One of the perks of being an NBA player is getting paid to play basketball while traveling the world. Today's NBA is much different than the NBA of the past. Players travel on spacious, chartered planes, and fans regularly see Twitpics of their favorite superstars sprawled out sleeping on these flights.
It's not a bad life, to say the least.
What happens, though, when a player is scared of flying? Like, terrified of flying?
In an interesting column over at NBA.com, Scott Howard-Cooper examines this issue through the challenges that are waiting for Iowa State's Royce White as he prepares to go through the pre-draft process.
White, a 6-foot-8 small forward who averaged 13.4 points, more than nine rebounds and five assists per game, has a deep-rooted fear of flying. It's so intense that it caused him to back out of a decision to go to Kentucky because he wanted something closer to home, somewhere he wouldn't have to fly to.
White is well aware that the admission of his anxiety disorder is something that could hold him back from being selected in this year's draft.
"A lot of people think I might not be drafted in the first round because I'm scared to death of flying," he told people at Orchard Place, according to the Des Moines Register. "I hope that's not the case. A lot of people don't know that I deal with a little [obsessive-compulsion disorder] as well."
White wanted to be an inspiration to others in his position. NBA executives will note the honesty—and, perhaps, his decision to be more forthcoming than he maybe should have been.
Howard-Cooper also spoke with an unnamed NBA GM who talked about the challenges that the team which selects White will face.
"There's guys that have been in the draft before where there have been concerns they didn't like to fly, but Royce is very unique," one general manager said. "It's going to be something that a team taking him on is going to have to have something in place, whether it's a staff member or a plan in place to help him accommodate some of his fears with the travel aspect because that's such a huge part of an NBA season. It's going to have to take a team getting creative and putting some resources in place to help him get past some of the issues with the travel."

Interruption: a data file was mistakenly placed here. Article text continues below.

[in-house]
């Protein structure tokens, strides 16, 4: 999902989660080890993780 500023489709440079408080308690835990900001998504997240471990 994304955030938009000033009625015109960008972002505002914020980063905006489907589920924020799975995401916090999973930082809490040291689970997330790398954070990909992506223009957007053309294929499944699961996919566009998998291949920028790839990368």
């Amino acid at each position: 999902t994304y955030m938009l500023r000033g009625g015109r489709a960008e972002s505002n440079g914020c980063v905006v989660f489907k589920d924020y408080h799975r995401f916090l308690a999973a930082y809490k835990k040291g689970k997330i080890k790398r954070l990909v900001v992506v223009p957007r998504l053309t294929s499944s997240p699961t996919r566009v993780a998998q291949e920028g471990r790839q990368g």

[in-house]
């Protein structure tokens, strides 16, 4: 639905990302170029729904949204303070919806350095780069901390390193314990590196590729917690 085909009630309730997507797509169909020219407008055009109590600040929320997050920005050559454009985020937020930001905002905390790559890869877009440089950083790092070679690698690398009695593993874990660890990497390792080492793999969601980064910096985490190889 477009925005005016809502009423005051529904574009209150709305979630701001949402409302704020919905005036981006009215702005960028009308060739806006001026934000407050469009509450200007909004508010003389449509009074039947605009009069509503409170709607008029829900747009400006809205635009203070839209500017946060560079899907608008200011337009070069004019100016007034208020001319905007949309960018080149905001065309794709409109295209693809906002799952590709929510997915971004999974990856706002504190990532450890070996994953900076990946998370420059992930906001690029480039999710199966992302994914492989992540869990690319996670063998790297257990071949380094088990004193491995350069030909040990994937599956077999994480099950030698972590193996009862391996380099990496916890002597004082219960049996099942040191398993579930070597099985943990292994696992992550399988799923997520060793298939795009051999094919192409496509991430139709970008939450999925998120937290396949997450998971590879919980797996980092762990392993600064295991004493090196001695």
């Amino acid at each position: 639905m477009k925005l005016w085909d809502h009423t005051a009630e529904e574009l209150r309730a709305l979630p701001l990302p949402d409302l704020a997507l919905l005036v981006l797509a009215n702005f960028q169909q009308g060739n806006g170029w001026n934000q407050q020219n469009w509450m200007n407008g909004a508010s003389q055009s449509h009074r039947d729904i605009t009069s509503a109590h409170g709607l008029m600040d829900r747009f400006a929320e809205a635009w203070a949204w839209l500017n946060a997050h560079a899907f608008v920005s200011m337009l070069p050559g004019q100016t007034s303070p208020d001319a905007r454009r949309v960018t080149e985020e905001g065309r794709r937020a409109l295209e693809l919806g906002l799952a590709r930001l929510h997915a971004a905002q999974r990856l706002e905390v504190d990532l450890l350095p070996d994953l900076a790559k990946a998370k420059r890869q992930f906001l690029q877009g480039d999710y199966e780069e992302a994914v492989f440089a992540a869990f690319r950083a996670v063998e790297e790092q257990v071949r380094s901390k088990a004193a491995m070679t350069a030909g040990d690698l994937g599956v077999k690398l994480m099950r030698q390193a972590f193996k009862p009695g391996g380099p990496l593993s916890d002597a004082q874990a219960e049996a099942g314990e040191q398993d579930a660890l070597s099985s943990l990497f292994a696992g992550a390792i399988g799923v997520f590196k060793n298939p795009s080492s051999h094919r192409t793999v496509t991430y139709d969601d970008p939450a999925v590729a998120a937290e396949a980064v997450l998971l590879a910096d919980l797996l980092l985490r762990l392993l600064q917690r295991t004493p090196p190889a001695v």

When you stop and think about all of the things that teams have dealt with over the years with respect to their athletes, this seems pretty minor. This isn't a character issue, it isn't a professionalism issue, it isn't anything you have to worry about with respect to how White will represent your organization.
It is, however, extremely tough to select a guy when you're not sure how he will be affected until he's in the situation. Will he be able to get on the plane each night and make it to the next destination city on time? Will the chartered flights make him feel at ease? Can a team arrange for him to drive between cities when possible?
It's an interesting thing to consider. When drafting players, teams have to look at all of the baggage that their draftees will be bringing along with them. While you draft for talent, you are not drafting talent alone. You're drafting a human being with positive attributes and negative elements that sometimes need to be worked through.
It's a positive that White shared his anxiety disorder. It'll be a shame if it hurts him.
By the numbers, he isn't the only player to suffer from an issue like this, even if there are precious few others who speak up. Not even in the league, White is setting a strong example for his peers.
Being a little different is okay. We've all got our things to work on and work through. While none of us know how this will shake out next season for White or how it will affect him come draft night, we do know that whatever team selects him is gaining an honest player with an unshakable inner strength.
That's a definite positive however you look at the rest of the situation.